The result on a child’s preparedness to learn is obvious. A walk through nature improves cognitive control, short- and long-term memory, and overall brain function. Studies show that a twenty minute walk in a park helps children participate better in school and concentrate longer. “Students at schools that have outdoor classrooms tend to do better across the board regardless of subject.”11

A wonderful advantage we have with homeschooling is the freedom and accessibility we can give our children to learn in an outdoor classroom. In this outdoor laboratory, our children utilize all of their senses and develop inquisitive minds. Their interaction in this natural environment allows them to experiment with ideas and learn by trial and error. It will trigger more creativity and imagination. They are drawn in by their surroundings and encouraged to think, question, make hypotheses, and subconsciously form experiments as they reach out to feel the whir of a bumblebee’s wings or judge the distance between two tree stumps before jumping.

Few things bring me a greater sense of fulfillment than sharing the joys of nature with my children. We incorporate it into every subject we study. And when the books and papers are put away for the day, it is back to nature that we most often will go. We may be running through the yard, caring for an injured rabbit, gazing at the night sky, or sketching the bird we saw on the fence. As Elizabeth Barret Browning wrote, “The little cares that fretted me, I lost them yesterday…out in the fields with God.”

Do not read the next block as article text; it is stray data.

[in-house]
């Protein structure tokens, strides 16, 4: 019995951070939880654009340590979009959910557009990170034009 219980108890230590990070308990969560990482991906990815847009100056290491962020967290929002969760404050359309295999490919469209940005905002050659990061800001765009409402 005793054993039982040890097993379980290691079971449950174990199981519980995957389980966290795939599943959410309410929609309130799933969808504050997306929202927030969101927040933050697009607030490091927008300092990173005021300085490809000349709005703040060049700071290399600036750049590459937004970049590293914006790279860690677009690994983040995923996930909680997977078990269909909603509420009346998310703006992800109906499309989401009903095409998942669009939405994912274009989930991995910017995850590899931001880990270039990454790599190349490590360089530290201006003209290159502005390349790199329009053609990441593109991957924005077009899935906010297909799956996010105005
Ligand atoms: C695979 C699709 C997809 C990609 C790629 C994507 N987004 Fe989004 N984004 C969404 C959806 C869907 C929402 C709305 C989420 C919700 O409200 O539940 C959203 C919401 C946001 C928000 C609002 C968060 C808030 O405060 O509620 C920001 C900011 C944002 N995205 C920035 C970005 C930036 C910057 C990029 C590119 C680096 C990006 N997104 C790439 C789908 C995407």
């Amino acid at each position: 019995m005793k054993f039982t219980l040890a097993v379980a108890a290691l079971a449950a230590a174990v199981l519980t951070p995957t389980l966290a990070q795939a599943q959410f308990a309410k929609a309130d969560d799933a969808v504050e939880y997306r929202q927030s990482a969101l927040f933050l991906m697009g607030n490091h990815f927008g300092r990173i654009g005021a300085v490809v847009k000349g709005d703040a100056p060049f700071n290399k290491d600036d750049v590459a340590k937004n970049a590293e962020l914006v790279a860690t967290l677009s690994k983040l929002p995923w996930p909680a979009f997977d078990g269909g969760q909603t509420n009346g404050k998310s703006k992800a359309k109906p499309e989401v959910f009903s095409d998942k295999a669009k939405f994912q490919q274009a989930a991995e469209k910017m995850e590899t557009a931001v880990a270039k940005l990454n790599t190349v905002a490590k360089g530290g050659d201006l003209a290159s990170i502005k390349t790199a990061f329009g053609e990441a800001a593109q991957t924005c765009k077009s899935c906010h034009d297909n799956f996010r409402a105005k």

1. Robert Browning, “Saul”, Men and Women
  2. The Benefits of Being Out in Nature for Children, A Natural Fit: The Center for Parenting Education
  3. The Benefits of Nature Play for Children; First Five Years, Associate Professor Janet Dyment from the School of Education at the University of Tasmania
  4. Values We Lay in Indoor and Outdoor Play
  5. & 10. Harvard Health, 6 Reasons Children Need to Play Outside
  7. nps.govNature Makes You…
  8. & 11. A Natural Fit: The Center for Parenting Education, The Benefits of Being Out in Nature for Children
  9. Bright Horizons®, Benefits of Nature for Kids

Jessica Frierson is a second generation homeschooler now teaching her own ten children. She and her husband, Ernie, knew from the time their first child was born twenty-six years ago that home education would be their only choice. They moved back home to North Carolina in 2000 to take advantage of the less restrictive homeschool laws here. Jessica is NCHE’s secretary.